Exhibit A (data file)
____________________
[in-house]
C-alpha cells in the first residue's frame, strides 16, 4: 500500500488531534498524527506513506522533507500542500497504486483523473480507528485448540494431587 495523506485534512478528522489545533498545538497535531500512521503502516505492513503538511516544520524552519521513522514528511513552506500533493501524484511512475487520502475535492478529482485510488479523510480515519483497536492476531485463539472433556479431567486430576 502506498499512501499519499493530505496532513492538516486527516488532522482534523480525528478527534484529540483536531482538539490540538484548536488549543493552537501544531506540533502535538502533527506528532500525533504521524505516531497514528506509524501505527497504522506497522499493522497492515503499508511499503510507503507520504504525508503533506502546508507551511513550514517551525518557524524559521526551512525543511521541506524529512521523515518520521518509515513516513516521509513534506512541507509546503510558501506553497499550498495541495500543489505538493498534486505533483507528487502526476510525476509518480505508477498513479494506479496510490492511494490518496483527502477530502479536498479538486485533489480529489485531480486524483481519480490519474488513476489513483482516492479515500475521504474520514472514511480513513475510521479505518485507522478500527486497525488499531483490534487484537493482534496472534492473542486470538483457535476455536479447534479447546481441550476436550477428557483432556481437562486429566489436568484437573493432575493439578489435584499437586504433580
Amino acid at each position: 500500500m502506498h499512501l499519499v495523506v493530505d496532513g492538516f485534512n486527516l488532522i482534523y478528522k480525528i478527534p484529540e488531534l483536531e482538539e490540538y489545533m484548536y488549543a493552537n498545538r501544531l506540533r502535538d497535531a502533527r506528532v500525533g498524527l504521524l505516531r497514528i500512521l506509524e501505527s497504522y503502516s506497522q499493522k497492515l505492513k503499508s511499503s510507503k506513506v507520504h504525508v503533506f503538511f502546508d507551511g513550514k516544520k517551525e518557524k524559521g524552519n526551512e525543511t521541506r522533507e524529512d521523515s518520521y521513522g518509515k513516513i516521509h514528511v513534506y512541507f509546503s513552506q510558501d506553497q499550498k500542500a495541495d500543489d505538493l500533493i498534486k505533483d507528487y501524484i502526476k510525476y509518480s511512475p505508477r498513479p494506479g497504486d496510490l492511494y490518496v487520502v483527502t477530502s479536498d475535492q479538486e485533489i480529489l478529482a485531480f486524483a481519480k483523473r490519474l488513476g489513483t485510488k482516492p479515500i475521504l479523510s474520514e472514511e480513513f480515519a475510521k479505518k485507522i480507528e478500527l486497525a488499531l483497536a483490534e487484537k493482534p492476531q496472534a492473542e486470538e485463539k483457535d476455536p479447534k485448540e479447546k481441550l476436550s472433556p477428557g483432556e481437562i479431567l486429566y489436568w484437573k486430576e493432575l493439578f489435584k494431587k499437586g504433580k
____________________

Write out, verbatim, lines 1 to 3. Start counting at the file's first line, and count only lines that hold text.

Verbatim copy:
[in-house]
C-alpha cells in the first residue's frame, strides 16, 4: 500500500488531534498524527506513506522533507500542500497504486483523473480507528485448540494431587 495523506485534512478528522489545533498545538497535531500512521503502516505492513503538511516544520524552519521513522514528511513552506500533493501524484511512475487520502475535492478529482485510488479523510480515519483497536492476531485463539472433556479431567486430576 502506498499512501499519499493530505496532513492538516486527516488532522482534523480525528478527534484529540483536531482538539490540538484548536488549543493552537501544531506540533502535538502533527506528532500525533504521524505516531497514528506509524501505527497504522506497522499493522497492515503499508511499503510507503507520504504525508503533506502546508507551511513550514517551525518557524524559521526551512525543511521541506524529512521523515518520521518509515513516513516521509513534506512541507509546503510558501506553497499550498495541495500543489505538493498534486505533483507528487502526476510525476509518480505508477498513479494506479496510490492511494490518496483527502477530502479536498479538486485533489480529489485531480486524483481519480490519474488513476489513483482516492479515500475521504474520514472514511480513513475510521479505518485507522478500527486497525488499531483490534487484537493482534496472534492473542486470538483457535476455536479447534479447546481441550476436550477428557483432556481437562486429566489436568484437573493432575493439578489435584499437586504433580
Amino acid at each position: 500500500m502506498h499512501l499519499v495523506v493530505d496532513g492538516f485534512n486527516l488532522i482534523y478528522k480525528i478527534p484529540e488531534l483536531e482538539e490540538y489545533m484548536y488549543a493552537n498545538r501544531l506540533r502535538d497535531a502533527r506528532v500525533g498524527l504521524l505516531r497514528i500512521l506509524e501505527s497504522y503502516s506497522q499493522k497492515l505492513k503499508s511499503s510507503k506513506v507520504h504525508v503533506f503538511f502546508d507551511g513550514k516544520k517551525e518557524k524559521g524552519n526551512e525543511t521541506r522533507e524529512d521523515s518520521y521513522g518509515k513516513i516521509h514528511v513534506y512541507f509546503s513552506q510558501d506553497q499550498k500542500a495541495d500543489d505538493l500533493i498534486k505533483d507528487y501524484i502526476k510525476y509518480s511512475p505508477r498513479p494506479g497504486d496510490l492511494y490518496v487520502v483527502t477530502s479536498d475535492q479538486e485533489i480529489l478529482a485531480f486524483a481519480k483523473r490519474l488513476g489513483t485510488k482516492p479515500i475521504l479523510s474520514e472514511e480513513f480515519a475510521k479505518k485507522i480507528e478500527l486497525a488499531l483497536a483490534e487484537k493482534p492476531q496472534a492473542e486470538e485463539k483457535d476455536p479447534k485448540e479447546k481441550l476436550s472433556p477428557g483432556e481437562i479431567l486429566y489436568w484437573k486430576e493432575l493439578f489435584k494431587k499437586g504433580k